In a recent study of 70 undergraduate students at Assumption College in Massachusetts, researcher Maria Kalpidou found that the number of Facebook friends you have can predict social adjustment to college. Freshmen with 200 or more friends scored with lower levels of self-esteem and personal and academic adjustment than freshmen with less than 200 friends. That’s right — the more “friends” you have on Facebook, the less likely you are to have, well, actual friends.

These effects wore off over time, however, as upper-class students surveyed with 200 or more friends showed higher levels of social adjustment and enthusiasm for their school (“school spirit”). Kalpidou suggested this may be due to upper-class students using Facebook more effectively as a way to enhance their social life, rather than a means to an end.

Such results should be not surprising. Freshmen often arrive on campus feeling disconnected from others, especially if this is the first time away from home for an extended period of time and living with strangers. And while traditionally it’s been relatively easy to make friends with other freshmen, Facebook has made it all too easy to make “virtual” acquaintances instead of actual, face-to-face friendships. Why deal with the social anxiety of talking to people in real life when you can “talk” with them on Facebook instead?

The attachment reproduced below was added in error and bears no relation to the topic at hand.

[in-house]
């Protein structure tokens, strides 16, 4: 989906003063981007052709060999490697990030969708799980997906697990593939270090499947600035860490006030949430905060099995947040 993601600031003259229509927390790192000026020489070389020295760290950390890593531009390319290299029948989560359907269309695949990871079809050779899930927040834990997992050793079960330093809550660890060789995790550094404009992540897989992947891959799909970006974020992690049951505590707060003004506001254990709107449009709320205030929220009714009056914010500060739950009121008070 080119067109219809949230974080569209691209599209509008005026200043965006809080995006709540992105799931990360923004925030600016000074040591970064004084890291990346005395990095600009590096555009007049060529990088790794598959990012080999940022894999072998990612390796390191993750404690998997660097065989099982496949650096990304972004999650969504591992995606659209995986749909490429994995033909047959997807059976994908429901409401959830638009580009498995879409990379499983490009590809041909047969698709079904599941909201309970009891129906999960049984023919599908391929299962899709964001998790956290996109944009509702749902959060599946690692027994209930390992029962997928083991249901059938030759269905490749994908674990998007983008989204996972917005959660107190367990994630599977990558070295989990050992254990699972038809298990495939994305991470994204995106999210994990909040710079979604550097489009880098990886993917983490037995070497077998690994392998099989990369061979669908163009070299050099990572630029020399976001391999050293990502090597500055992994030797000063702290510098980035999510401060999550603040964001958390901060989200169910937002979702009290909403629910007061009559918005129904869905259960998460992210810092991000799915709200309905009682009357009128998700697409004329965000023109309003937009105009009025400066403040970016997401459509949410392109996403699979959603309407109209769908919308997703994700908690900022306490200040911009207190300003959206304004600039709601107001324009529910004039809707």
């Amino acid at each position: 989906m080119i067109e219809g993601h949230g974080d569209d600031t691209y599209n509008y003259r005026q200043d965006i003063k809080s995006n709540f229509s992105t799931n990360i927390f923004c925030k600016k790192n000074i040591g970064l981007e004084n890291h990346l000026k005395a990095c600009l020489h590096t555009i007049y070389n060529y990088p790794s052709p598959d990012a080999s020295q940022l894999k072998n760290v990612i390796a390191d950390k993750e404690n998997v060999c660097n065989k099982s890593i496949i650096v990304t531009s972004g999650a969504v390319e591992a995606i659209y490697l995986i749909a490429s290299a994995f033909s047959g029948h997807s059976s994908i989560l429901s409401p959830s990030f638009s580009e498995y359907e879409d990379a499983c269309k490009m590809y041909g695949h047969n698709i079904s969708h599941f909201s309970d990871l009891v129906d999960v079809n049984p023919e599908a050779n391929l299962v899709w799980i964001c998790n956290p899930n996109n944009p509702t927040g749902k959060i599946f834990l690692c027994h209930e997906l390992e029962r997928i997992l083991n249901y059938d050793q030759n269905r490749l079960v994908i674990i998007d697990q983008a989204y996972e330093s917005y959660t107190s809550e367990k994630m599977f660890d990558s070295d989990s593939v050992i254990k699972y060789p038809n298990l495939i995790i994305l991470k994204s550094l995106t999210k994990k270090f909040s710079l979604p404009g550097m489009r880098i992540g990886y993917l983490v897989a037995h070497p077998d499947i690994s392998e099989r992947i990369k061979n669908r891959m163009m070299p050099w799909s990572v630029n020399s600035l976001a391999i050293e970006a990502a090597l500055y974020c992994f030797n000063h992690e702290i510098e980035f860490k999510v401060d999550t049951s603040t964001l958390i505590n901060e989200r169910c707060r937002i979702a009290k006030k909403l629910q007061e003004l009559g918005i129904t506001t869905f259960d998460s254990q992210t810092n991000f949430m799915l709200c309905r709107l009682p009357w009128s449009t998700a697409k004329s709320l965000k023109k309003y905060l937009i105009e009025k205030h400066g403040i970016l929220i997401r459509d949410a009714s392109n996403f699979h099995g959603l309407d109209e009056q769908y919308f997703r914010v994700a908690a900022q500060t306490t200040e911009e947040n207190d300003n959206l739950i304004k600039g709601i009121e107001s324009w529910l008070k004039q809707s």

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    Last reviewed: By John M. Grohol, Psy.D. on 8 Oct 2008
    Published on PsychCentral.com. All rights reserved.

APA Reference
Grohol, J. (2008). Facebook Friends = Poor Social Adjustment. Psych Central. Retrieved on February 1, 2015, from http://psychcentral.com/blog/archives/2008/10/08/facebook-friends-poor-social-adjustment/

 

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